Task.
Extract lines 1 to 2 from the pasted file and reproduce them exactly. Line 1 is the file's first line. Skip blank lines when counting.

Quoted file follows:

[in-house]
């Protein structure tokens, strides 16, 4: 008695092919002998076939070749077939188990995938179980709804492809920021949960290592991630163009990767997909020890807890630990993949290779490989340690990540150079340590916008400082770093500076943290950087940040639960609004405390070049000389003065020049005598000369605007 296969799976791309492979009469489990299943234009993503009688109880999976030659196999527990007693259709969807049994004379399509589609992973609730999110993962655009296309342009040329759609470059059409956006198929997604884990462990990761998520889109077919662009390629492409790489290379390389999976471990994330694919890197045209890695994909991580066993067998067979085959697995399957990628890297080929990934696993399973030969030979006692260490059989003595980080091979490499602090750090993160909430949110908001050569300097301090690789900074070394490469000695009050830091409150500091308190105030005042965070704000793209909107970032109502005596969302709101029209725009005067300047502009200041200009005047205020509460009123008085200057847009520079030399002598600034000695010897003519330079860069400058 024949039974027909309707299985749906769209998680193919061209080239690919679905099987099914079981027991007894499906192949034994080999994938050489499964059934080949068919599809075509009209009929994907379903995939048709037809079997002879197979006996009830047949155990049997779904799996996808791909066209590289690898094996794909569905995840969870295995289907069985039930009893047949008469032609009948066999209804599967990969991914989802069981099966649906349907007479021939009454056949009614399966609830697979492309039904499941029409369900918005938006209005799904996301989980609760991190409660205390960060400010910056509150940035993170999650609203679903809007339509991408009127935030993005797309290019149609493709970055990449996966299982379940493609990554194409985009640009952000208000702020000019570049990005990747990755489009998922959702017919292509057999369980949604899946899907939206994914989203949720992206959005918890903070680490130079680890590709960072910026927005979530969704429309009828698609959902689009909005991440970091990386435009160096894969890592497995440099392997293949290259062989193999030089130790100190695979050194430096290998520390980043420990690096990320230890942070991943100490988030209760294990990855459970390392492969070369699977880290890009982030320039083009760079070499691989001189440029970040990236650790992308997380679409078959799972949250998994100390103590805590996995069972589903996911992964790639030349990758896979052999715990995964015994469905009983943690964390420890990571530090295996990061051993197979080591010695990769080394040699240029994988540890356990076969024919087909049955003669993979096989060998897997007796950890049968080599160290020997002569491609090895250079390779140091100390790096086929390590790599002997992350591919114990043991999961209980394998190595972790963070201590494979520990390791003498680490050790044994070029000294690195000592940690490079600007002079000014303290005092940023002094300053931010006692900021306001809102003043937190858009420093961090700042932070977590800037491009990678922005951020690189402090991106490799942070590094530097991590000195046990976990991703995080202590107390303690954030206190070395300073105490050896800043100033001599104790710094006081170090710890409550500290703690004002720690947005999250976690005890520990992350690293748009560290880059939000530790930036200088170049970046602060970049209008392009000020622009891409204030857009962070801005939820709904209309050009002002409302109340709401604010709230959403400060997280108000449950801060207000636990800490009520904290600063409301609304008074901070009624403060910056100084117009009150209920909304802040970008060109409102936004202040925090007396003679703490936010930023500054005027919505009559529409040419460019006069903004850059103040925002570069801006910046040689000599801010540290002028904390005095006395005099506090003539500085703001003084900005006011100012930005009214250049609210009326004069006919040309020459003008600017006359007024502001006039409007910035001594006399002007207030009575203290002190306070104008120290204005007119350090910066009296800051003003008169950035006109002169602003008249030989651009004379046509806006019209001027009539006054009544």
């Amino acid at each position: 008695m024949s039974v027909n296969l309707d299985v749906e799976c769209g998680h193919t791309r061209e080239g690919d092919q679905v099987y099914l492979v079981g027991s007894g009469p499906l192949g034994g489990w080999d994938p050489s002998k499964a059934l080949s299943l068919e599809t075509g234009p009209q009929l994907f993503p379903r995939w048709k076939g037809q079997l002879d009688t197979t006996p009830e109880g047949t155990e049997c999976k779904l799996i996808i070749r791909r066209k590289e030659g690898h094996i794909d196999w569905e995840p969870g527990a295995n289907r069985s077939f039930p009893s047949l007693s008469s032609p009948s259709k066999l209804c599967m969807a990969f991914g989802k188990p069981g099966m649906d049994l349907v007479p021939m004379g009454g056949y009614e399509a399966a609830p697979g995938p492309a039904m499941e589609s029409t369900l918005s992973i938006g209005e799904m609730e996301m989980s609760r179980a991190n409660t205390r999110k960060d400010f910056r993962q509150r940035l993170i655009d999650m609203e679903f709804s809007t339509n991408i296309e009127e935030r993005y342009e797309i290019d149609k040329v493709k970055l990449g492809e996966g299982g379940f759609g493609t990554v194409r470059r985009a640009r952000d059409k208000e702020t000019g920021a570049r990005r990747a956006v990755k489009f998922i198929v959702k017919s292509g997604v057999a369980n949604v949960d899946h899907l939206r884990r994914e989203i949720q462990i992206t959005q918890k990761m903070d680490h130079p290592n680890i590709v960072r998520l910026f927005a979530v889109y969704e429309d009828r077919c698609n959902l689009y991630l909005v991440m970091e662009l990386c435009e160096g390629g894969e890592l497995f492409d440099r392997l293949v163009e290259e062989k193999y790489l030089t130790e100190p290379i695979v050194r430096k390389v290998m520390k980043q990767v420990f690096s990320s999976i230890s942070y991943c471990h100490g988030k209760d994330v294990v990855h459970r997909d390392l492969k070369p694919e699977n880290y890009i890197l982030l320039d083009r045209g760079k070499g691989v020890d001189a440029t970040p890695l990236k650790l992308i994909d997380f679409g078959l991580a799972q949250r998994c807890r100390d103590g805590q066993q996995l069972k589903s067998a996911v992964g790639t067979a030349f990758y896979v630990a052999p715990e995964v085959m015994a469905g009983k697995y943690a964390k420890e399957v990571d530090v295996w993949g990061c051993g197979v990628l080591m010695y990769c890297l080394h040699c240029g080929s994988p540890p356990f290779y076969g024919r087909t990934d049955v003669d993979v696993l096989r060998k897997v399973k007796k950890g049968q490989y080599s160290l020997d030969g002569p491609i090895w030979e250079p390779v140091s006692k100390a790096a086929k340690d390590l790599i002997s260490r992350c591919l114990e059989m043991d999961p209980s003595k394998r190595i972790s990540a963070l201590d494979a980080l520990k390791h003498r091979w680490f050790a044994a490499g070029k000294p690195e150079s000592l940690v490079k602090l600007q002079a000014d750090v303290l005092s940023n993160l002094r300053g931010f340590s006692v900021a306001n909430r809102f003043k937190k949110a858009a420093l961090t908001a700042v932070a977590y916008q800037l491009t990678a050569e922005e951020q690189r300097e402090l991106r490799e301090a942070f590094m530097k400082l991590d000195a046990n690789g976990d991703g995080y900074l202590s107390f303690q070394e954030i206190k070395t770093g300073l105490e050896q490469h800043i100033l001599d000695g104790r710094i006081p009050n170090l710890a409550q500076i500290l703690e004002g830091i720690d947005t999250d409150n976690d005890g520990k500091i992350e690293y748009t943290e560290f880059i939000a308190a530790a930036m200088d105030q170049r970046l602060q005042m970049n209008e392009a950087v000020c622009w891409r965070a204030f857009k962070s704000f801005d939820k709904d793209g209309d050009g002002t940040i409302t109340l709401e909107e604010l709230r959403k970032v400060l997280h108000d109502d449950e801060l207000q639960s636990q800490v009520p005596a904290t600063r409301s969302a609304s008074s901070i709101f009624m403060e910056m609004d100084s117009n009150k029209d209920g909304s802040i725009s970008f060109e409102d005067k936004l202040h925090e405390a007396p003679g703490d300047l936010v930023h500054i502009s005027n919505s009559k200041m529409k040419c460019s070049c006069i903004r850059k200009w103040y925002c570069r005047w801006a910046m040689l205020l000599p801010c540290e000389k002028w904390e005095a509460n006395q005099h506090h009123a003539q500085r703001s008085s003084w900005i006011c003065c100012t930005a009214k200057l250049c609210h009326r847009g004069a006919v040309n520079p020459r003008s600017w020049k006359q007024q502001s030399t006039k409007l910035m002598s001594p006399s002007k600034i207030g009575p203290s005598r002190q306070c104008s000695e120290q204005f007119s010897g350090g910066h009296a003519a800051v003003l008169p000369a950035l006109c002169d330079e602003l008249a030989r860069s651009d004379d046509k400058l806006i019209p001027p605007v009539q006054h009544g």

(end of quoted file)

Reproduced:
[in-house]
């Protein structure tokens, strides 16, 4: 008695092919002998076939070749077939188990995938179980709804492809920021949960290592991630163009990767997909020890807890630990993949290779490989340690990540150079340590916008400082770093500076943290950087940040639960609004405390070049000389003065020049005598000369605007 296969799976791309492979009469489990299943234009993503009688109880999976030659196999527990007693259709969807049994004379399509589609992973609730999110993962655009296309342009040329759609470059059409956006198929997604884990462990990761998520889109077919662009390629492409790489290379390389999976471990994330694919890197045209890695994909991580066993067998067979085959697995399957990628890297080929990934696993399973030969030979006692260490059989003595980080091979490499602090750090993160909430949110908001050569300097301090690789900074070394490469000695009050830091409150500091308190105030005042965070704000793209909107970032109502005596969302709101029209725009005067300047502009200041200009005047205020509460009123008085200057847009520079030399002598600034000695010897003519330079860069400058 024949039974027909309707299985749906769209998680193919061209080239690919679905099987099914079981027991007894499906192949034994080999994938050489499964059934080949068919599809075509009209009929994907379903995939048709037809079997002879197979006996009830047949155990049997779904799996996808791909066209590289690898094996794909569905995840969870295995289907069985039930009893047949008469032609009948066999209804599967990969991914989802069981099966649906349907007479021939009454056949009614399966609830697979492309039904499941029409369900918005938006209005799904996301989980609760991190409660205390960060400010910056509150940035993170999650609203679903809007339509991408009127935030993005797309290019149609493709970055990449996966299982379940493609990554194409985009640009952000208000702020000019570049990005990747990755489009998922959702017919292509057999369980949604899946899907939206994914989203949720992206959005918890903070680490130079680890590709960072910026927005979530969704429309009828698609959902689009909005991440970091990386435009160096894969890592497995440099392997293949290259062989193999030089130790100190695979050194430096290998520390980043420990690096990320230890942070991943100490988030209760294990990855459970390392492969070369699977880290890009982030320039083009760079070499691989001189440029970040990236650790992308997380679409078959799972949250998994100390103590805590996995069972589903996911992964790639030349990758896979052999715990995964015994469905009983943690964390420890990571530090295996990061051993197979080591010695990769080394040699240029994988540890356990076969024919087909049955003669993979096989060998897997007796950890049968080599160290020997002569491609090895250079390779140091100390790096086929390590790599002997992350591919114990043991999961209980394998190595972790963070201590494979520990390791003498680490050790044994070029000294690195000592940690490079600007002079000014303290005092940023002094300053931010006692900021306001809102003043937190858009420093961090700042932070977590800037491009990678922005951020690189402090991106490799942070590094530097991590000195046990976990991703995080202590107390303690954030206190070395300073105490050896800043100033001599104790710094006081170090710890409550500290703690004002720690947005999250976690005890520990992350690293748009560290880059939000530790930036200088170049970046602060970049209008392009000020622009891409204030857009962070801005939820709904209309050009002002409302109340709401604010709230959403400060997280108000449950801060207000636990800490009520904290600063409301609304008074901070009624403060910056100084117009009150209920909304802040970008060109409102936004202040925090007396003679703490936010930023500054005027919505009559529409040419460019006069903004850059103040925002570069801006910046040689000599801010540290002028904390005095006395005099506090003539500085703001003084900005006011100012930005009214250049609210009326004069006919040309020459003008600017006359007024502001006039409007910035001594006399002007207030009575203290002190306070104008120290204005007119350090910066009296800051003003008169950035006109002169602003008249030989651009004379046509806006019209001027009539006054009544």